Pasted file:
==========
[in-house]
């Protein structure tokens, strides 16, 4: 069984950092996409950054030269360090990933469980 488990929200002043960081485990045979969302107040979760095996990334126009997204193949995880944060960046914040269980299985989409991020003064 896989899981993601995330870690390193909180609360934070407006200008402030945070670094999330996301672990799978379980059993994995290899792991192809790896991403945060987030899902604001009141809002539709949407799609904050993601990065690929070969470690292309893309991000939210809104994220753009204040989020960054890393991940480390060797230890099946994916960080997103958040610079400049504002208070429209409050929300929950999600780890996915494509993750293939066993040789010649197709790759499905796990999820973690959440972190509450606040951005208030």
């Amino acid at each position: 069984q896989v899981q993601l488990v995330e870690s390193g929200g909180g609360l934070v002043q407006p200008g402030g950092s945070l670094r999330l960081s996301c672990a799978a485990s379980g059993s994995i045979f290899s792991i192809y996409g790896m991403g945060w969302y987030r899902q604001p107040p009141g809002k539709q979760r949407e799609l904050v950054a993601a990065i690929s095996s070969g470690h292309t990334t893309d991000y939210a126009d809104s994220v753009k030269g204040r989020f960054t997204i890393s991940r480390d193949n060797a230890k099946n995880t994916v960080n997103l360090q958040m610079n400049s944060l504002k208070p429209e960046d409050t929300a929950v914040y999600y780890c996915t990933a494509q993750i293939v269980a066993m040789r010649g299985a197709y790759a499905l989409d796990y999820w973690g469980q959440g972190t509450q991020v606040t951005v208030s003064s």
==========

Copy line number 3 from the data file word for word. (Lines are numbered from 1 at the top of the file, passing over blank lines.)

């Amino acid at each position: 069984q896989v899981q993601l488990v995330e870690s390193g929200g909180g609360l934070v002043q407006p200008g402030g950092s945070l670094r999330l960081s996301c672990a799978a485990s379980g059993s994995i045979f290899s792991i192809y996409g790896m991403g945060w969302y987030r899902q604001p107040p009141g809002k539709q979760r949407e799609l904050v950054a993601a990065i690929s095996s070969g470690h292309t990334t893309d991000y939210a126009d809104s994220v753009k030269g204040r989020f960054t997204i890393s991940r480390d193949n060797a230890k099946n995880t994916v960080n997103l360090q958040m610079n400049s944060l504002k208070p429209e960046d409050t929300a929950v914040y999600y780890c996915t990933a494509q993750i293939v269980a066993m040789r010649g299985a197709y790759a499905l989409d796990y999820w973690g469980q959440g972190t509450q991020v606040t951005v208030s003064s």